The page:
Restaurants in Shanghai

Despite the exclusive-sounding moniker, this French Concession restaurant is open to common and famous; Ralph Fiennes, Yao Ming, and Jackie Chan have all graced the guest list. The villa has played many parts in its history, as home, office, and dining spot.

This venue is closed.

The menu features Yellow River bamboo with ham; translucent gooey balls of summer yam with pork and scallions; and lu yu, a river fish with a sour, spicy broth.

The Uighur people bring their northwest Chinese flavors to this glass-fronted restaurant. Chinese Western Muslim music sets the rowdy atmosphere inside; the singing and dancing waiters occasionally also dance with diners.

"This Bellagio is not a Las Vegas hotel, but a faux-swanky Taiwanese brasserie. There are several locations in Shanghai, and they're all open at all hours.

While there are many choices for dim sum in Shanghai, Soahc makes its mark with Yangzhou-influenced cuisine.

Although located on the second floor of the Xintiandi shopping mall, this restaurant is far from the typical food court options found in malls. Bright red poles line the entrance, and noodle crafters can be seen shaping noodles from dough in the La Mian style.

This renovated townhouse in the French Concession district provides an elegant, dimly lit backdrop for a Thai dinner. The interior is marked by teak doors, Asian hardwood floors, and a collection of Buddhist artifacts.

Chef Paul Pairet's lively, modern French restaurant offers all-day people-watching. The staff is knowledgeable and the food delicious; try the steak and foie gras.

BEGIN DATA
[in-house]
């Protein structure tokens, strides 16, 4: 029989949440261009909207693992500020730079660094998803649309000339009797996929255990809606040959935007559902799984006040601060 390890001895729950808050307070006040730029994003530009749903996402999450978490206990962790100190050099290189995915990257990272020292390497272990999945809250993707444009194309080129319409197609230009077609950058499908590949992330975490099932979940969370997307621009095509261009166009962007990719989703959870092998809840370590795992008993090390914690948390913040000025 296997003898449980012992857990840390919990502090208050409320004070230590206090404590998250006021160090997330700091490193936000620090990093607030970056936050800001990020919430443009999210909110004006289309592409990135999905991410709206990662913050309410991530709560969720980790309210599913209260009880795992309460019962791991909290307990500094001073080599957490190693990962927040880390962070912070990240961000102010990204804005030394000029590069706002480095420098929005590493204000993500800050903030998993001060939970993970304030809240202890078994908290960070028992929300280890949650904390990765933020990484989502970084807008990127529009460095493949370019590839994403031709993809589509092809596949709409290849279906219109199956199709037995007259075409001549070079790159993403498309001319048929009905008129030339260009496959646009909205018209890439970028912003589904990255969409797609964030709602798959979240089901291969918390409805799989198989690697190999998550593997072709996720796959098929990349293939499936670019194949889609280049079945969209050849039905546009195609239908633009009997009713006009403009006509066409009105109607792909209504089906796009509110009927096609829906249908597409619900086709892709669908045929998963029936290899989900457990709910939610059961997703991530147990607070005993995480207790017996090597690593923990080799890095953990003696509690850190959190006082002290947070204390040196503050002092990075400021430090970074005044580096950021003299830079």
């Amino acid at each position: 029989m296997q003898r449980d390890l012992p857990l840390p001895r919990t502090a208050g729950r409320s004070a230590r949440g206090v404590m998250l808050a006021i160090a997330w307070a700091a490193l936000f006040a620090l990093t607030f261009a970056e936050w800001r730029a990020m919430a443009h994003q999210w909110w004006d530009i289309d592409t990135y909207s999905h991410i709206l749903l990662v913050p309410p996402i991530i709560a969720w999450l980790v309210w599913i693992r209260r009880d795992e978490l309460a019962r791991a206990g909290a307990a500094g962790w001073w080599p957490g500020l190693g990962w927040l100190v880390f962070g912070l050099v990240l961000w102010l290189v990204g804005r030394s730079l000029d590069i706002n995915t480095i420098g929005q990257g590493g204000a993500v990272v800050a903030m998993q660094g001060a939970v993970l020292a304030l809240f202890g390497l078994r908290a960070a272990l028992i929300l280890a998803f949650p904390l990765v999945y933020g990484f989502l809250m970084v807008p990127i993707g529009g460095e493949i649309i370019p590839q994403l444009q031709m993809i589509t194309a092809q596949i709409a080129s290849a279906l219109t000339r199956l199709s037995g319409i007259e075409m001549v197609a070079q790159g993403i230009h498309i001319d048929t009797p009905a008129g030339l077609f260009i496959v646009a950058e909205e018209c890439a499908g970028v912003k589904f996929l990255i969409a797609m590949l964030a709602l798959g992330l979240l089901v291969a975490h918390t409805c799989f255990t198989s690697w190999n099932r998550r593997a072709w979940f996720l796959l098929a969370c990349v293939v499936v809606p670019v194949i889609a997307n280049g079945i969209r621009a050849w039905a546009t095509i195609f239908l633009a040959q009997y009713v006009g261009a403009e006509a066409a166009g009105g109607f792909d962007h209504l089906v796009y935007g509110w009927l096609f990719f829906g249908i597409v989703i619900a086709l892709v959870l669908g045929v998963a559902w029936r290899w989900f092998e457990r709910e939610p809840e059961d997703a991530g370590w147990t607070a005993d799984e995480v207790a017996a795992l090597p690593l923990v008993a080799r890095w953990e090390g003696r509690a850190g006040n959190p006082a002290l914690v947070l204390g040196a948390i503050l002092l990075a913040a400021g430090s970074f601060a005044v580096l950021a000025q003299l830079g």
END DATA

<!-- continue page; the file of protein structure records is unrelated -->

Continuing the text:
This restaurant on the eleventh floor of Le Royal Méridien hotel offers a taste of France in the hub of Shanghai. This 50-seat location puts food before views; Chef Michael Wendling prepares dishes from the southern region of France.

Sometimes the best way to find a restaurant is look for the longest lines, and that’s the case for this street-side restaurant that specializes in shengjian baozi, steamed pork buns. A couple dollars will buy four of these thin-skinned snacks, which are partly fried and partly steamed.

French chef Jean-Georges Vongerichten incorporates his affinity for Eastern tastes into the flavors and textures of his cuisine. The first restaurant bearing his name outside America opened in 2004 on the fourth floor of Three on the Bund.

The crabmeat dumplings are available at a decadent (for Shanghai) splurge of $14 for a dozen and are thin-skinned with a deeply, sweetly crabby rich broth and meat. The place is one small room with about 30 seats, bright cafeteria lighting, linoleum floors, and a clear view into the kitchen.

Chef de cuisine Franckelie Laloum, formerly of Michelin three-starred Maison Pic and Maison Troisgros, brings his top-shelf experience to this French restaurant on the 36th floor of the Pudong Shangri-La hotel.